Webster, Daniel (17821852)

Webster, Daniel, American statesman and orator, born at New Hampshire; bred to the bar, and practised in the provincial courts; by-and-by went to Boston, which was ever after his home; entered Congress in 1813, where, by his commanding presence and his animated oratory, he soon made his mark; was secretary for foreign affairs under President Harrison, and negotiated the Ashburton Treaty in settlement of the “boundary-line” question between England and the States; was much admired by Emerson, and was, when he visited England, commended by him to the regard of Carlyle as a man to “hear speak,” as “with a cause he could strike a stroke like a smith”; Carlyle did not take to him; he was too political for his taste, though he recognised in him a “man—never have seen,” he wrote Emerson, “so much silent Berserkir-rage in any other man” (17821852).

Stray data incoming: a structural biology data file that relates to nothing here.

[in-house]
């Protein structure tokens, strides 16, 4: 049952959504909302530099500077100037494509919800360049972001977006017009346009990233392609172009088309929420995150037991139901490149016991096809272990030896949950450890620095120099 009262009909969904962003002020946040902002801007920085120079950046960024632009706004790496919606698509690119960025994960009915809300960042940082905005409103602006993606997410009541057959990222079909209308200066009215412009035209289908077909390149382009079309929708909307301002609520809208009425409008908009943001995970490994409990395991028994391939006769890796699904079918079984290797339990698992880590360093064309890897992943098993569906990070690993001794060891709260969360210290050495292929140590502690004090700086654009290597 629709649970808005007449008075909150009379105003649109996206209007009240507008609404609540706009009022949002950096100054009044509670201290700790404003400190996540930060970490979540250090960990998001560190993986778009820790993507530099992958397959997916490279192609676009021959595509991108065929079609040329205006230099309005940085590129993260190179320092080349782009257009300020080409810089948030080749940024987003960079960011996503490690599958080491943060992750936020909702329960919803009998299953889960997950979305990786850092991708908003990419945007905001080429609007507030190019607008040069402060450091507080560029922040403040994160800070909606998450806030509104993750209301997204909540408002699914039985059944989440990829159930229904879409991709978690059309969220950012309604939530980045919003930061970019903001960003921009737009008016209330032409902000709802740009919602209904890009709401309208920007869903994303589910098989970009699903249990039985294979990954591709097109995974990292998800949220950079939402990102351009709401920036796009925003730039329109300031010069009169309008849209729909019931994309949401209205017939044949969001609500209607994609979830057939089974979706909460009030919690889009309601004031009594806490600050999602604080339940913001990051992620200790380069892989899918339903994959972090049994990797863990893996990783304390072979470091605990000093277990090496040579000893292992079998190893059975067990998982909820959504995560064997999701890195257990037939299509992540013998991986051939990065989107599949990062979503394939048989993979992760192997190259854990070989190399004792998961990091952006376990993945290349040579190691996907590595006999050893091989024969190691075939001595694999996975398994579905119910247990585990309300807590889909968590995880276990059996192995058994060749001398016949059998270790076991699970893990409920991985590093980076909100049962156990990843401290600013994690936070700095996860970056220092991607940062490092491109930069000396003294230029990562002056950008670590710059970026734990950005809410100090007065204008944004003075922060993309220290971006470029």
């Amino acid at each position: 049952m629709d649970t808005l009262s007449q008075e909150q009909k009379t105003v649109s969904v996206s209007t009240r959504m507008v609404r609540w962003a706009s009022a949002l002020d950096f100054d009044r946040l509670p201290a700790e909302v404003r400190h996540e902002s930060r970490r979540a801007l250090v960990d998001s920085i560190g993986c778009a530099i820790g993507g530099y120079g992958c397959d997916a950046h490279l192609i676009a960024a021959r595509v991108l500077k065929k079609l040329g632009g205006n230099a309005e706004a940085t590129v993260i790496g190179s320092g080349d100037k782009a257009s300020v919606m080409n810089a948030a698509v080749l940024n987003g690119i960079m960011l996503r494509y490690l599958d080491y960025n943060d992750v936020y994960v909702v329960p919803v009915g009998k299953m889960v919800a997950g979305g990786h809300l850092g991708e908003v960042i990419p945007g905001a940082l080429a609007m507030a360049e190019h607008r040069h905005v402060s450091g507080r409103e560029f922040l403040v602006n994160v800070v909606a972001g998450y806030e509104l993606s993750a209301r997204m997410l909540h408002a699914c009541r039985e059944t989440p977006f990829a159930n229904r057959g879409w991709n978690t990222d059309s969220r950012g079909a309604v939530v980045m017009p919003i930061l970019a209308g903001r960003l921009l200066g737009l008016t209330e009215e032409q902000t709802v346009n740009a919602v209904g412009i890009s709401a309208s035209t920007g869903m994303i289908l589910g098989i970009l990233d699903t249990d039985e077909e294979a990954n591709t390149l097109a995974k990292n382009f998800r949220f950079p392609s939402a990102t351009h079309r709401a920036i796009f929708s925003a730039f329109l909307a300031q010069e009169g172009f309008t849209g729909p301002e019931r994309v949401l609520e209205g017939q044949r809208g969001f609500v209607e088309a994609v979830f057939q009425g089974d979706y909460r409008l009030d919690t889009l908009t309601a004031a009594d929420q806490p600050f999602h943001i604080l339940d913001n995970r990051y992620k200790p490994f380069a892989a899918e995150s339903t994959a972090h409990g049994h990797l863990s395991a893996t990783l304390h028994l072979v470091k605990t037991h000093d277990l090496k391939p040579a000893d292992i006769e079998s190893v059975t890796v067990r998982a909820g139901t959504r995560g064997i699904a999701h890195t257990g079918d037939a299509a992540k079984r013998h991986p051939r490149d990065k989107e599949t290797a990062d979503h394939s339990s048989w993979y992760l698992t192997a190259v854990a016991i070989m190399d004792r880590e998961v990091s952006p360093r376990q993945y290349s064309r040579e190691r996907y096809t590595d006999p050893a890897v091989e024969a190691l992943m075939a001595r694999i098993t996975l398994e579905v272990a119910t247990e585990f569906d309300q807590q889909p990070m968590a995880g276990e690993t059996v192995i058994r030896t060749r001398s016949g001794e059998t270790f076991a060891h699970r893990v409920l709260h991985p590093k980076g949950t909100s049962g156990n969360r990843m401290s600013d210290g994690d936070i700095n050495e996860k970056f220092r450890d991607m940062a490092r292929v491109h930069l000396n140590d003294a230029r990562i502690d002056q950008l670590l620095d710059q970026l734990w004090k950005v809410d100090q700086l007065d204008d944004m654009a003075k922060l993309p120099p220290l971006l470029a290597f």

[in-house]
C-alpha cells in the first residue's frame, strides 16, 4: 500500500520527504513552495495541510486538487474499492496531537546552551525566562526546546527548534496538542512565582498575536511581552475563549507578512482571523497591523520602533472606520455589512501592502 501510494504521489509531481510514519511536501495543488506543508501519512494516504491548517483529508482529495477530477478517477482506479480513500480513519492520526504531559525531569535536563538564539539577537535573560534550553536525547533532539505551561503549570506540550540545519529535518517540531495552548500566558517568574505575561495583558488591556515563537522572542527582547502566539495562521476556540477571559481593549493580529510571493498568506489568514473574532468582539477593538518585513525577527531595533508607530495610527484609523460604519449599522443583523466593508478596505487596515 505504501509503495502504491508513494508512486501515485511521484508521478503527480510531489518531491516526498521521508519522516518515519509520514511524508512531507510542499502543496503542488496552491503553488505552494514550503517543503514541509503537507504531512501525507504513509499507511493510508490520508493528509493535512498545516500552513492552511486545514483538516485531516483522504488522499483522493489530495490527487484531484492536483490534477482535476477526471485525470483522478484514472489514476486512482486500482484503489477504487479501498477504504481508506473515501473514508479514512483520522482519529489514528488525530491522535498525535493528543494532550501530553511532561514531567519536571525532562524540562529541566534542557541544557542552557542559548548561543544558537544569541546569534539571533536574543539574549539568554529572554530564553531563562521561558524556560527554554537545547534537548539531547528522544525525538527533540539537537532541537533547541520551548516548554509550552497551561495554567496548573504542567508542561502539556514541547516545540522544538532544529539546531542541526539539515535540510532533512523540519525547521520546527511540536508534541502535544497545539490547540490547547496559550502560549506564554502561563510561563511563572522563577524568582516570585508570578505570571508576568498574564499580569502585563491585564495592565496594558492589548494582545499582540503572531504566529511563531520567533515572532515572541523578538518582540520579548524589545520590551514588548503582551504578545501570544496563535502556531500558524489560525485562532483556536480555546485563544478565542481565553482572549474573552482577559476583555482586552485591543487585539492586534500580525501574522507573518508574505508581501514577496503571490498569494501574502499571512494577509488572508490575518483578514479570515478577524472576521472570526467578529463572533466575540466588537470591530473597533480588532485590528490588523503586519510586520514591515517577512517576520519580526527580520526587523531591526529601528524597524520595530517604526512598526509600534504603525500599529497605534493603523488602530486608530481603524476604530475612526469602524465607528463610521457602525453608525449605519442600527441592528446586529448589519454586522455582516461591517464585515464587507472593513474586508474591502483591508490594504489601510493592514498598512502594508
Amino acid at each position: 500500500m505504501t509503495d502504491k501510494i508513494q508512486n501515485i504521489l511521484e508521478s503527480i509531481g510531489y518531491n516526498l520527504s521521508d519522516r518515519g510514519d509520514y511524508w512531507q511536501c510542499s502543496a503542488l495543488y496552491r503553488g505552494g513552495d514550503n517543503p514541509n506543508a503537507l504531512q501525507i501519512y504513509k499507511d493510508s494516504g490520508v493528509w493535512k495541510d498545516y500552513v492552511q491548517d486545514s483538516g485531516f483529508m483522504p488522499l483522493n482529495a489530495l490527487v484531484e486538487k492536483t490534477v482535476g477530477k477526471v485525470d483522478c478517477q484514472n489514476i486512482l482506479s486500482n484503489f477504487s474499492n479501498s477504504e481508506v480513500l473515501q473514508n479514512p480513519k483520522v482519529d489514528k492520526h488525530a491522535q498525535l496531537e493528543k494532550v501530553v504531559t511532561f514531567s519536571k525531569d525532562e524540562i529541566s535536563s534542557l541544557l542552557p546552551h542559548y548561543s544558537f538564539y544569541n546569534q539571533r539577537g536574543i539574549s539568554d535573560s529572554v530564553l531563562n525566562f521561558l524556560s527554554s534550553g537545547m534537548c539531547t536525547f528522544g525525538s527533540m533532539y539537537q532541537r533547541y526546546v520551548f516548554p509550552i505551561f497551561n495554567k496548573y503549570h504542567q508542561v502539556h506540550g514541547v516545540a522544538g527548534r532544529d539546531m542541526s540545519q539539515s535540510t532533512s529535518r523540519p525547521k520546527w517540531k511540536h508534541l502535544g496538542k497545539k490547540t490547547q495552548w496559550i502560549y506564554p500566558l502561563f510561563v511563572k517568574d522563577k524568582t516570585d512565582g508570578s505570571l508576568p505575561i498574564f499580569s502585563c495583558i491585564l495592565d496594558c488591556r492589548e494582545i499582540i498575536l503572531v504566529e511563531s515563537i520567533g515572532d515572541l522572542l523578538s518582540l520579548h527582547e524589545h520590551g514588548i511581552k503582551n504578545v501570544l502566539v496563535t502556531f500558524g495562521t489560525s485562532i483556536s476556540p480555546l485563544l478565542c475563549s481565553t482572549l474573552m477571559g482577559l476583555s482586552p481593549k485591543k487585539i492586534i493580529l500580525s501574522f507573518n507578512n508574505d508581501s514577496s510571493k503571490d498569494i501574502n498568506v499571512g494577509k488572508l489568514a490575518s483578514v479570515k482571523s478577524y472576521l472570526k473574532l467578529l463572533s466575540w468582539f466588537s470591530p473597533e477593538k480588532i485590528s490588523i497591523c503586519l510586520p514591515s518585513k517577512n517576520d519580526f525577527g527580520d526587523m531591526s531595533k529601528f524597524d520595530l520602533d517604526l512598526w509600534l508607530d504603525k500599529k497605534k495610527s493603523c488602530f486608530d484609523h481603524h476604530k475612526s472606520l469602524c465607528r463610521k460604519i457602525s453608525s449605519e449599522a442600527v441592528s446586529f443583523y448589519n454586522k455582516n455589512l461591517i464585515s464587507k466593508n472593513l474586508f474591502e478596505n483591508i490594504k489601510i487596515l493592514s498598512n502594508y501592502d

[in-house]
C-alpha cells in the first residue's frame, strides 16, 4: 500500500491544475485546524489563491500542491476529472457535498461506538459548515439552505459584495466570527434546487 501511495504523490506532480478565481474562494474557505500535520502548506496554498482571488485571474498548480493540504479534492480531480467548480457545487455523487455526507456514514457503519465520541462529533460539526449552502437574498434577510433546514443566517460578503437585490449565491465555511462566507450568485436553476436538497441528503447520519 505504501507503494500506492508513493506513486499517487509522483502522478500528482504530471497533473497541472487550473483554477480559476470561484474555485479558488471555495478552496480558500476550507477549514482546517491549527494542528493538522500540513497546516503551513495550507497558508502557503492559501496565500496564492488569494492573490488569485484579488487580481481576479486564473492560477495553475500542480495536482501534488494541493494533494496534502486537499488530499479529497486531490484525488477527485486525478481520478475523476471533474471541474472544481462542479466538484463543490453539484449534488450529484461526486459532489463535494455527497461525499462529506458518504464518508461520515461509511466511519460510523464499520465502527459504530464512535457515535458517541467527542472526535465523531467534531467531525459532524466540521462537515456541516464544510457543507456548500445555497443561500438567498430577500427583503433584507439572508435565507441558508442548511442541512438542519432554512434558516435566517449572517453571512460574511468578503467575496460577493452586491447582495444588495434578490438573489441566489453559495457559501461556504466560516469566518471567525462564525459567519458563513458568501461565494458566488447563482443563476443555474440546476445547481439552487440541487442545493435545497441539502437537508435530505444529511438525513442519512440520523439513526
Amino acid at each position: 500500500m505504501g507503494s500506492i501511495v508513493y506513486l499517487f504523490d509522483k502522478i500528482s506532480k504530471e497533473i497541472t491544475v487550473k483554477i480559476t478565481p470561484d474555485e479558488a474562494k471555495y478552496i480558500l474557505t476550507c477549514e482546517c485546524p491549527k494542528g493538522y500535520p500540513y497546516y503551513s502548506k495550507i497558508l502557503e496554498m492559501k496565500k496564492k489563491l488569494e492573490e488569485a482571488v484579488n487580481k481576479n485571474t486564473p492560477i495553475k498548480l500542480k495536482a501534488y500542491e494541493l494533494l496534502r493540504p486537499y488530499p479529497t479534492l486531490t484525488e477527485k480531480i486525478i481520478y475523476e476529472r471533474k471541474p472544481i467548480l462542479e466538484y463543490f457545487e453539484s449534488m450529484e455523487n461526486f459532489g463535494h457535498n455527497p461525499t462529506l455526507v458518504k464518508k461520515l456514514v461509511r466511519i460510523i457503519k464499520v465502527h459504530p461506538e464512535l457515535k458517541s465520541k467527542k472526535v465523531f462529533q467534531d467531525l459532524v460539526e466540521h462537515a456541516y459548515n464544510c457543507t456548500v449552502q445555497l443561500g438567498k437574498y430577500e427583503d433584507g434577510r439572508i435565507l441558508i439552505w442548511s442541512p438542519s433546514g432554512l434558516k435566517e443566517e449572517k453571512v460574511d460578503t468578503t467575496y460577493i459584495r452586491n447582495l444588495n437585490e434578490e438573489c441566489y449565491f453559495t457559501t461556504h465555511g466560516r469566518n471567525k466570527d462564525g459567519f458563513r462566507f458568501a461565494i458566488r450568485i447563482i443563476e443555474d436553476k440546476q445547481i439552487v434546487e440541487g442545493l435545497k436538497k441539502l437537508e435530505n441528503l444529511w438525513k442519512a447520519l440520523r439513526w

Definition taken from The Nuttall Encyclopædia, edited by the Reverend James Wood (1907)

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